arrival whether it was true that the
By Kepresentatires of America,
Bussia and Japan.
Who Wiil Be Temporary Chairman.
president had a candidate for the vice
"There is no truth in that report." he
said; "none whatever. The president
will' not interfere. He has no candi
date." "Then who is your candidate?" he
was asked.
"I have none. My only desire is to
get the best man."
"You sr quoted as being opposed to
Mr". Woodruff."
"I have said when asked whether Mr.
Woodruff was a candidate that I hoped
not, and I do not retract that state
ment. That is the way 1 feel. As for
Mr. Bliss, he is an admirable man, but
he is out of the question; he cannot ac
cept. Senator Allison? Well, I came
over on the train with him. and he is
absolute in his refusal. There is no
doubt of his sincerity in not wanting
the place, and as a matter at fact we
cannot spare him from his present place
in the senate. He is worth a dozen of
us other fellows there."
"What are Dolliver's chances?"
"Mr. Dolliver is an avowed candidate
and he has a good following among his
friends in the house, but T cannot say
more as to his prospect. The truth is,
there is as yet no approach to a set
tlement of the matter."
.. -if.--:, r, .-
Senator Foraker of Ohio, Who Will Be Cnaarman of the Committee on
Contesting Delegations May All Lose
Seats in Convention.
Philadelphia, Jure 14. The contesting
deiegations to the Republican national
convention are very much disturbed
over the action of the national com
mittee last right in refusing the Ala
bama men a place on the temporary
roll of the convention. They express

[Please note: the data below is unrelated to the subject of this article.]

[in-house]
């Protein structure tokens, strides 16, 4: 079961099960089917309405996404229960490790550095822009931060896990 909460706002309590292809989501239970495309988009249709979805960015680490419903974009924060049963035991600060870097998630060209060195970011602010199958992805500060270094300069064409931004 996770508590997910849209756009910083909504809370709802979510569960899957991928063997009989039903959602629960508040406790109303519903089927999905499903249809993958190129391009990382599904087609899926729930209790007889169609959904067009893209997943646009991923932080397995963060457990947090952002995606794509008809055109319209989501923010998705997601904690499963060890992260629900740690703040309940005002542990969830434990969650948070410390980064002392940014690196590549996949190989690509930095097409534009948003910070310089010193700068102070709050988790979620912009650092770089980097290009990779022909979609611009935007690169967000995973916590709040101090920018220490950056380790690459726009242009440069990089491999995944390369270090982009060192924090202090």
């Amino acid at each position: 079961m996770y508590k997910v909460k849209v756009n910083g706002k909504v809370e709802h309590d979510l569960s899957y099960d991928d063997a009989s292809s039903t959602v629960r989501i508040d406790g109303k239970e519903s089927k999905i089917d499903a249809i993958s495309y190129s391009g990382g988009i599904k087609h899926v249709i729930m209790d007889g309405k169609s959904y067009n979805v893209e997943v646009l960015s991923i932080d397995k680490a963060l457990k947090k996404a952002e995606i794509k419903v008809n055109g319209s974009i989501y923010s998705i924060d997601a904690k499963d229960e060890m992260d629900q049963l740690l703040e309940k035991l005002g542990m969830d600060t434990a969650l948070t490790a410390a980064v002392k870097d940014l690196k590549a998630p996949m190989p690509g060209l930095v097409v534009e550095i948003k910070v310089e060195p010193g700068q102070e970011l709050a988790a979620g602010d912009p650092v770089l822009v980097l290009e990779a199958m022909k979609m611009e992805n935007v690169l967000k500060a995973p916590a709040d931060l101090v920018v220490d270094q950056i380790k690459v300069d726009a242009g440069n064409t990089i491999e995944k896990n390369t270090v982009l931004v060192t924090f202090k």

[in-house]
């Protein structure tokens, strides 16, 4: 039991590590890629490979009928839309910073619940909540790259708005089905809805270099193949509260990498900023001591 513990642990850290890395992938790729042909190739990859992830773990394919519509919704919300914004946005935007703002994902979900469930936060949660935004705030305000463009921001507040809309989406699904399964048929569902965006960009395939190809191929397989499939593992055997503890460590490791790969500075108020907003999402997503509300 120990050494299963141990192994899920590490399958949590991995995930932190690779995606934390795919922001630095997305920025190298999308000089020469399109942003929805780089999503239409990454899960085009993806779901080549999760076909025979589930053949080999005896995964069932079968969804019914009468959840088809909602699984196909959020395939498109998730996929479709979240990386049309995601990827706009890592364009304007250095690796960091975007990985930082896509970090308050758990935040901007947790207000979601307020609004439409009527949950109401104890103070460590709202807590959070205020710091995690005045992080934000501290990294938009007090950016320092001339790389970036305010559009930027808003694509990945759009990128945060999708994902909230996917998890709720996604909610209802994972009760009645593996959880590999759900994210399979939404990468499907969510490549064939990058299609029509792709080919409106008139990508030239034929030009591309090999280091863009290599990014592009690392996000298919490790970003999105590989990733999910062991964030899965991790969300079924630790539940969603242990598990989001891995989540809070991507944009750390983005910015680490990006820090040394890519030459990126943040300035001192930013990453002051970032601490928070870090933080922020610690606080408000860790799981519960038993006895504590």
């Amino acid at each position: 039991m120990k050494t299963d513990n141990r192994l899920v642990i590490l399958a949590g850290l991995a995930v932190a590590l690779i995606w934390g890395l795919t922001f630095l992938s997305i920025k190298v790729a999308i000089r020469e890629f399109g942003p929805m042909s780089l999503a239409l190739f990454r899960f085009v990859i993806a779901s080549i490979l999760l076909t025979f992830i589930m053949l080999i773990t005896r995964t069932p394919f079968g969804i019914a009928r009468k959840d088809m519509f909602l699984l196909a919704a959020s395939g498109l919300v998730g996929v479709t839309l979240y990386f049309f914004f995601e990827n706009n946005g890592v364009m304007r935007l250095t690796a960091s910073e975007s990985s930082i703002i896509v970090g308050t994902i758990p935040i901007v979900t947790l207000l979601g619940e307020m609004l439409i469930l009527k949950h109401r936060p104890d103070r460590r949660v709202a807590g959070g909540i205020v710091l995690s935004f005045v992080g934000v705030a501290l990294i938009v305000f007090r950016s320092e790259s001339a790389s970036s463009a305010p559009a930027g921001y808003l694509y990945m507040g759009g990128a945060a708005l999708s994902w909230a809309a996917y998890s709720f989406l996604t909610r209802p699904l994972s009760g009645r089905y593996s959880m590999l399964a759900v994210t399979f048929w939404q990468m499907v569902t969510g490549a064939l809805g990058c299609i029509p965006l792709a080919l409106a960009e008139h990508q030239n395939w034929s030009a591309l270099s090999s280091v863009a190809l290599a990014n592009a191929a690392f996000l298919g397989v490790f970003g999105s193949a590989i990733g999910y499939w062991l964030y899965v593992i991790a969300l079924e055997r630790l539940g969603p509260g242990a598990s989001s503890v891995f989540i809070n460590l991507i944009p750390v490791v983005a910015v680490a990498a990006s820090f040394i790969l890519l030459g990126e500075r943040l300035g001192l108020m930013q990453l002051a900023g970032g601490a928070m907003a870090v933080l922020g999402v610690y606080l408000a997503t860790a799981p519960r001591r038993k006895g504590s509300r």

the fear that they may be unable to
obtain seats in the convention as in the
rush -of proceeding the committee on
credentials may not wish t take up
very much time in examinins the
merits of the cases.
Many of the contesting delegations
are today importuning membeis of the
committee, to decide their cases one
wa y or another, in order that the states
may have full representation in the preliminaries-of
the convention.
The action cf the committee in the
(Continued on Sixth Page.)
London, June 14. A special dispatch
from Shanghai says the positions of the
legations at Pekin are most critical. Ac
cording to this dispatch 30,000 Chinese
troops are drawn up outside the gates
of the city to oppose the relief force,
and guns are trained on the American,
British and Japanese legations. The
American, Russian and Japanese min
isters have sent couriers to Tien Tsin
asking for 2,000 troops of each nation
The United States gunboats York
town and Castine left yesterday for
Tong Ku. There is no foreign warship
now here.
Yokohama, June 14. japan is about
to send a mixed regiment to China. The
government press declares that Japan
alone could suppress the revolt, but she
must first win the confidence of the
powers and avoid acts likely to awaken
Hong Kong, June 14 Four companies
of the Hong Kong regiment, a mountain
battery of Asiatic artillery, with a bat
tary of 2.5 inch guns, start for Tien
Tsin tonight. The fusiliers are expect
ed to sail on the Terrible June IS.
Tien Tsin, Wednesday, June 13. The
international expedition is now at Lang
Fang, half way to Pekin. The troops
found the station destroyed and 200
yards of the track' torn up. Upon ap
proaching the station they found the
boxers still carrying on the work of
destruction, but the latter bolted into
the village upon the approach of the
advance party. A shell from a six
pounder was dropped into the village
and the boxers fled up the line. Above
the station a small party was discover
ed engaged in tearing up the track, but
a few long range shots drove them off.
The patrol returned this morning and
reports that a mile and a quarter of
the track has been destroyed. The ex
pedition will remain for the present a
Lang Jbang.
A courier who arrived this morning
from Pekin and Lang. Fang brought a
letter from the American legation stat
ing that General Tung Full Siang in
tends to oppose the entrance of the
foreign troops into Pekin. Ten thou
sand troops are guarding the south
gate. The courier reports that it is said
that upwards of 2,000 boxers are in the
immediate neighborhood of Lang Fang.
Shanghai, June 14. A dispatch from